To see what the machines are capable of, ChaLearn launched a competition hosted by Kaggle with prizes donated by Microsoft, in the hope they can give the state of the art a rapid boost. The ChaLearn team has been organizing competitions since 2003, featuring hard problems such as discovering cause-effect relationships in data. It has selected the young and dynamic startup Kaggle to host the gesture challenge because Kaggle has very rapidly established a track record for using crowdsourcing to find solutions that outperform state-of-the- art algorithms and predictive models in a wide variety of domains (from helping NASA build algorithms to map dark matter to helping insurance companies improves claims prediction). And now the first round of the gesture challenge helped narrow down the gap between machine and human performance. Over a period of four months starting in December 2011, 153 contestants making 573 entries have built software systems that are capable of learning from a single training example of a hand gesture (so-called one-shot-learning). They lowered the error rate, starting from a baseline method making more than 50% error to less than 10% error.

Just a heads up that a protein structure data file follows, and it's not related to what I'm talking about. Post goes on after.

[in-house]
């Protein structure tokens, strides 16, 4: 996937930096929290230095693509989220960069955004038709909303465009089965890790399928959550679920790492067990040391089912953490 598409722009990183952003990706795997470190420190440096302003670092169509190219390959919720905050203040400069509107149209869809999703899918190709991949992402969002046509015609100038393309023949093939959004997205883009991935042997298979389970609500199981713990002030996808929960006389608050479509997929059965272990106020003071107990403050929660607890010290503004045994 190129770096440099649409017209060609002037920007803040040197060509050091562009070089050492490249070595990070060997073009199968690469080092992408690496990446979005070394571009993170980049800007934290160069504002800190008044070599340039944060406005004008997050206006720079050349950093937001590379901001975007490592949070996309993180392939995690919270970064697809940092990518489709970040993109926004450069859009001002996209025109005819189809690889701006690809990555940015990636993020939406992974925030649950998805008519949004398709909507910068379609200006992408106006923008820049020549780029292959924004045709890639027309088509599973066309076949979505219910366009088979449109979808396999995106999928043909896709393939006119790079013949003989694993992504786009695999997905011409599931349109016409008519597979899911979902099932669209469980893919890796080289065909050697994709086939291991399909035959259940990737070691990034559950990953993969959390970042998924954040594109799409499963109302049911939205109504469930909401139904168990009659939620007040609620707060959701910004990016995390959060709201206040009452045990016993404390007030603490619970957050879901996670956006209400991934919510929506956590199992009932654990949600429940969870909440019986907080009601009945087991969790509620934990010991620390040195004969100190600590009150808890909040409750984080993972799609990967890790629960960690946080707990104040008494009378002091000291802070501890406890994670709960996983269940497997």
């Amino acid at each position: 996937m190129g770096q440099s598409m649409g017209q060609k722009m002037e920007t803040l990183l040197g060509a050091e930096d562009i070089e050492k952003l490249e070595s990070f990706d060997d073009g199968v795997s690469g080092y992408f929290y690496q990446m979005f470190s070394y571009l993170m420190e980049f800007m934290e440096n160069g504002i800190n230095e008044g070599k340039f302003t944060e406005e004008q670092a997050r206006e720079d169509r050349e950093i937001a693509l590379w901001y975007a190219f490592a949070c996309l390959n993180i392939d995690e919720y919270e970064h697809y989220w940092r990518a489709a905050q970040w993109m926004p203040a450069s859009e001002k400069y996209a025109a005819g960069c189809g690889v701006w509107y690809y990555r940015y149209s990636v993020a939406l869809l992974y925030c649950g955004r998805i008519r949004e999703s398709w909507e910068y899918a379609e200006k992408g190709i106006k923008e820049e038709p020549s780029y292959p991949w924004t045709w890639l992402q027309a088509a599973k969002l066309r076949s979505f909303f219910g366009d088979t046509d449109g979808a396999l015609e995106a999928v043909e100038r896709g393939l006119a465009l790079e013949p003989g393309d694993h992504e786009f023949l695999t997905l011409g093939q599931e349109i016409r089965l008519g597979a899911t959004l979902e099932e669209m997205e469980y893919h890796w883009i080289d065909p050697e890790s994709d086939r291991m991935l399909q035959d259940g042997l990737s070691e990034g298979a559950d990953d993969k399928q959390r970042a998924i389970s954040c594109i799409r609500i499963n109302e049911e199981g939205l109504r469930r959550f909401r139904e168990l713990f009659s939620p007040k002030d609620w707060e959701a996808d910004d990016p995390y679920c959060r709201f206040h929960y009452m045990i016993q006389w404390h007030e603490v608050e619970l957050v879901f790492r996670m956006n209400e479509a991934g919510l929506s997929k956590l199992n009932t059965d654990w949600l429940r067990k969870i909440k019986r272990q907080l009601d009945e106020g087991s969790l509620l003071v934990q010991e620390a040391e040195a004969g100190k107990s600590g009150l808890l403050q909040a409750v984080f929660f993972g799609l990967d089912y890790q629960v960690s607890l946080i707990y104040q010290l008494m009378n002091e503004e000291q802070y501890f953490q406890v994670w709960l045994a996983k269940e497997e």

The winner of the challenge, Alfonso Nieto Castanon, used a method he invented, which is inspired by the human vision system. He and the second and third place winners will be awarded $5000, $3000 and $2000 respectively and get an opportunity to present their results in front of an audience of experts at the CVPR 2012 conference in Rhode Island, USA, in June. A demonstration competition of gesture recognition systems using Kinect(TM) will also be held in conjunction with this event, with similar prizes donated by Microsoft.